Why, hello Kotor. You look absolutely beautiful!
Andrew and Liz arrived in Kotor a day earlier and did all the leg work to find us an apartment to share for the next three nights. You guys rock and we can't thank you enough for finding our awesome apartment. It was like we were all college roomies. This was the incredible view from our kitchen.
We spent the first night hanging out, catching up over some beers and learning how to play Euchre. We just had to look up how to spell that. While Andrew and Liz were solid teachers of the game, we couldn't quite grasp all the rules. Wait, what the heck was going on with the Jacks and suits and the colors of the cards? It's one tough game to learn! Liz took the below picture as proof that we thought it was hard.
We spent the days adventuring around and checking out all the beautiful sites.
One of the great bonuses of being in town was this handy natural spring fountain. We filled many a water bottle from this puppy.
Laundry day! Not really, these were oversized clothing purposely put in place for pictures. Guess we're not the only ones who like to take pictures of clothes drying.
In an attempt to wait out the gigantic cruise ships that came in every day we headed to a couple of small towns on the outskirts of Kotor. Risan is a sleepy little town up the road a bit. We enjoyed the scenery and calm of the village.
It that a TAMU on the front of this truck. No, guess not. When does college football start again?
The main draw of Risan is the Roman mosaics. Yep, more mosaics!
After Risan we moved along to Perast. There are two islets in the bay here, St. George and Our lady of the Rocks. Each has a picturesque chapel. Our lady of the Rocks is the only artificially built island in the Adriatic. It was built on the rock after two Venetian sailors found a picture of the Virgin Mary on it in 1452.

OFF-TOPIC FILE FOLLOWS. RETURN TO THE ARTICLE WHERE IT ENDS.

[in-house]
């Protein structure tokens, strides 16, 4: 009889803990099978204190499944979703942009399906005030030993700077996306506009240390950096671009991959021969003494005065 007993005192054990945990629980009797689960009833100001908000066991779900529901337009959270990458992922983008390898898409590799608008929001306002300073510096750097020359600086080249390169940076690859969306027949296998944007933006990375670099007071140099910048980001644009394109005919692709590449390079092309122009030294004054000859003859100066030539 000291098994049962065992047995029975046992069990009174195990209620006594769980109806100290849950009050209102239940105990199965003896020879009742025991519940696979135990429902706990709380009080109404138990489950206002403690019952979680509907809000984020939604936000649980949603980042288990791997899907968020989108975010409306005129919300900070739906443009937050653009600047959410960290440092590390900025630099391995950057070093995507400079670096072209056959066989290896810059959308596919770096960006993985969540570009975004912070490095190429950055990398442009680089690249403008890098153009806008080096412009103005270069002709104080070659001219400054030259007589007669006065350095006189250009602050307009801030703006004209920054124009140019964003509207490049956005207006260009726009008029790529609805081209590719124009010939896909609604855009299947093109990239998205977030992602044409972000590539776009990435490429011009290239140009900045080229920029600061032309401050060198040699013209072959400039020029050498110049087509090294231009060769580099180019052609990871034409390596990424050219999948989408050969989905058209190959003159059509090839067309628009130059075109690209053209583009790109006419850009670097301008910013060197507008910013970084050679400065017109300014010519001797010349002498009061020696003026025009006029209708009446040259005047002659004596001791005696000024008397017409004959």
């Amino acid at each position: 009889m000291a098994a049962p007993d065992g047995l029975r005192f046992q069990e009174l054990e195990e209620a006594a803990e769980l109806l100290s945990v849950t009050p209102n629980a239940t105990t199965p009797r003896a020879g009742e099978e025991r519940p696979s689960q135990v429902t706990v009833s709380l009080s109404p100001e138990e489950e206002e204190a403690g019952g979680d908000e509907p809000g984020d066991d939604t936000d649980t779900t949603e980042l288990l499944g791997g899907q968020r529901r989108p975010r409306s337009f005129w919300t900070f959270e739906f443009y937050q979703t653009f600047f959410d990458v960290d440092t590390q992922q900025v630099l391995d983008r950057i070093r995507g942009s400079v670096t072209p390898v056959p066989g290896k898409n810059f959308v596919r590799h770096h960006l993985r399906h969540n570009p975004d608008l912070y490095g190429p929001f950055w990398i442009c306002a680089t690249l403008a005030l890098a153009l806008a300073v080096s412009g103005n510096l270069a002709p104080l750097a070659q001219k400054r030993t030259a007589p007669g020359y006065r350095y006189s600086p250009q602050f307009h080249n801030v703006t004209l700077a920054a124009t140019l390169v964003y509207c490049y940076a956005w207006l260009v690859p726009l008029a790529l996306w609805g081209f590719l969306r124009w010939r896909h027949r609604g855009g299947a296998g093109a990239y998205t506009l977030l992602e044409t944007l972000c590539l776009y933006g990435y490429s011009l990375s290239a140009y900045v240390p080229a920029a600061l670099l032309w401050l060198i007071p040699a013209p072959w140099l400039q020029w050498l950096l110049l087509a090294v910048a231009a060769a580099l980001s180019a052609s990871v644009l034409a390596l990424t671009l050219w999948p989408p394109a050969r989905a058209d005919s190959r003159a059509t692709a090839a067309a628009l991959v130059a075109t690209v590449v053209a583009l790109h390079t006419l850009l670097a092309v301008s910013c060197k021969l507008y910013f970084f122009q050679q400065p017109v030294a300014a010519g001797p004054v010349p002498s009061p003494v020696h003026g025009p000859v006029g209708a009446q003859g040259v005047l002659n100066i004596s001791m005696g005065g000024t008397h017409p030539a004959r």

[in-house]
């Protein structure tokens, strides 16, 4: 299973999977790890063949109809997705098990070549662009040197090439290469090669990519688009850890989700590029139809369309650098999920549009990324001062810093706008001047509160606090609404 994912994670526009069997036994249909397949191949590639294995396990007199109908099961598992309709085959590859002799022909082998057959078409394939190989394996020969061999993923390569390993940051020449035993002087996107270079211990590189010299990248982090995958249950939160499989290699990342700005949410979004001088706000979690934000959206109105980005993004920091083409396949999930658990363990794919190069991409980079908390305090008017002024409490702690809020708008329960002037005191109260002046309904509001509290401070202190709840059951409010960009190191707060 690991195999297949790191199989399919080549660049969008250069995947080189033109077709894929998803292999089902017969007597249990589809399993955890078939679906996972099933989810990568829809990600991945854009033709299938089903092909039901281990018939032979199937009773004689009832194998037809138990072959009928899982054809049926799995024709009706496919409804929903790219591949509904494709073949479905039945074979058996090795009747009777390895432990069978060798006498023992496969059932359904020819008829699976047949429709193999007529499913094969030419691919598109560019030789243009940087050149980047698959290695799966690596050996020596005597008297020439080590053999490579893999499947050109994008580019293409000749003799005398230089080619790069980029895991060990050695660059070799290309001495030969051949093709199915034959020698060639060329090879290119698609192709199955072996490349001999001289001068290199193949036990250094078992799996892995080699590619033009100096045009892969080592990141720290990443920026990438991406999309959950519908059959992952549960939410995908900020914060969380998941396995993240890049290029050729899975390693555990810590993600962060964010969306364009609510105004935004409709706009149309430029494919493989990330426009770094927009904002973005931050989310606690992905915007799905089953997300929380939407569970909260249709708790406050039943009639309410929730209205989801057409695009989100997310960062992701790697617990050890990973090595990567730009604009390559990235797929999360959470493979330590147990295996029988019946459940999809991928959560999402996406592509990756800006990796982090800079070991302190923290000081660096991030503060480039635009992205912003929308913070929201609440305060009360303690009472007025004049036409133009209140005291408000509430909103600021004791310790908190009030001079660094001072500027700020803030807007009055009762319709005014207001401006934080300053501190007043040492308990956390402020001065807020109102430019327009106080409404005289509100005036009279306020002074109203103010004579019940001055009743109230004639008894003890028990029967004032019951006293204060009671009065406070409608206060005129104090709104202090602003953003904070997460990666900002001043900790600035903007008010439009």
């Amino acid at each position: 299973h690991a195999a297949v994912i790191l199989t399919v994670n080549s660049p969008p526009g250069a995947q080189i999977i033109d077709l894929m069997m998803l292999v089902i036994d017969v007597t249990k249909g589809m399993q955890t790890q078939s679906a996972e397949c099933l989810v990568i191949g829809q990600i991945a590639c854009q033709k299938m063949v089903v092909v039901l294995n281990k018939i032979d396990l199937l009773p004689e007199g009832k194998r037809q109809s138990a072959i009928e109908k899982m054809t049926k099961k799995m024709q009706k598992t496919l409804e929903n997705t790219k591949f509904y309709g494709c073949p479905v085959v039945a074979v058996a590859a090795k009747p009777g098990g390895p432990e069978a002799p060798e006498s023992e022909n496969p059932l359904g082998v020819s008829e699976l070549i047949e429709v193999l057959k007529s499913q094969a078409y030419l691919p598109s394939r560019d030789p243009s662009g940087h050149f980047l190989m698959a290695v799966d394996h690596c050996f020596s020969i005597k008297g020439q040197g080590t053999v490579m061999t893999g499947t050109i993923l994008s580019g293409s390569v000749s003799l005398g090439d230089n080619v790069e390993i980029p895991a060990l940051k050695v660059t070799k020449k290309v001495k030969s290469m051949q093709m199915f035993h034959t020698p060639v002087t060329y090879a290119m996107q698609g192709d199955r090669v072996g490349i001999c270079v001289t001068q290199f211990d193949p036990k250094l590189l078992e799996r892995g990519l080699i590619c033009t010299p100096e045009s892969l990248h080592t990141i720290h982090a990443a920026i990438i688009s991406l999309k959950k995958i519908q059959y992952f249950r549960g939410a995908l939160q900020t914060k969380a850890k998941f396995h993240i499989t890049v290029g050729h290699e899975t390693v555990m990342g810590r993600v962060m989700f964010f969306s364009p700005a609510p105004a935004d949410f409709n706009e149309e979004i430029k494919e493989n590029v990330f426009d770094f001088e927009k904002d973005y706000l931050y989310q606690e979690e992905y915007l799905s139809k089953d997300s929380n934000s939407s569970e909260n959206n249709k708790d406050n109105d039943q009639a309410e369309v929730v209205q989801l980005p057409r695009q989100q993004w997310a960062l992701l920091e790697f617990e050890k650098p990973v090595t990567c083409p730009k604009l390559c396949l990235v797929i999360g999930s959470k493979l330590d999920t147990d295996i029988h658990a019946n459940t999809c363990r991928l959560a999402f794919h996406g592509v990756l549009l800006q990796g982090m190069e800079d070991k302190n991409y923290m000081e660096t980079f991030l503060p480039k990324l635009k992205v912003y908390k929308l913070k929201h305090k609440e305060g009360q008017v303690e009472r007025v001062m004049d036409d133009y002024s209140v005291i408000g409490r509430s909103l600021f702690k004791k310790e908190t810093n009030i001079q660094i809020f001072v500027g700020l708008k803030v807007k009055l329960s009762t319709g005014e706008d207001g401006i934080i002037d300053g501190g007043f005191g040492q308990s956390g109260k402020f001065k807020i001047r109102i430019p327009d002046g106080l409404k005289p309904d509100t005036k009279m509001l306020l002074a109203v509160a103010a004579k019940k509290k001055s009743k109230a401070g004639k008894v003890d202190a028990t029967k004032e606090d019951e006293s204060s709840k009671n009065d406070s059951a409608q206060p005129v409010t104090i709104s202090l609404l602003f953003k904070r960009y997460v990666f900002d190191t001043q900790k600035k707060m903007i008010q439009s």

Old town Perast.
Josh thought this kid needed to be careful not to catch a little budgee while throwing that fishing line around.
We wish we could take this car home with us. Wonder how it does in the snow?
Back in Kotor we spent the next day enjoying the beauty and waiting for the cruise ship to clear out of the old town again so we could climb to the ancient walls of Kotor.
Hey guys, is the cruise ship still there? Yeah, we see it too.
Armed with our flip-flops and a full head of steam we made the climb to the top to get a birds-eye view of the mountains and the city.
The old fort.
A view from the top.
Even the grasshoppers are good looking.
Josh wanted a picture with the flag of Montenegro since we were heading to Croatia the following day.
Andrew and Liz, thanks for the laughs, the fun, the stories and the friendship. We miss you guys but we already know we will be seeing your pretty faces in our next post. As the great quote goes, "Once you've got wanderlust in your blood, you've got it for life."
Leanne & Josh
Here's to breaking through the 10month wall. Good job you 4.ReplyDelete
I love how kind you are about our Euchre teaching skills. bahahahaha! Can't wait to see you both again!ReplyDelete
Hey Josh and Leanne, Glad to see you are still on the road and enjoying the experience. After a busy 6 months of solid work we are now planning our next trip. After reading your blogs we are heading to Vietnam, Laos and Cambodia for Dec/Jan. Thanks for your wonderful stories, an inspiration to us all. When in the Uk give us a shout.ReplyDelete
Rob and Lucy (Nepal)
Thanks for the comments! Good luck on the road, Rob. Lizzie, you were great teachers!!!ReplyDelete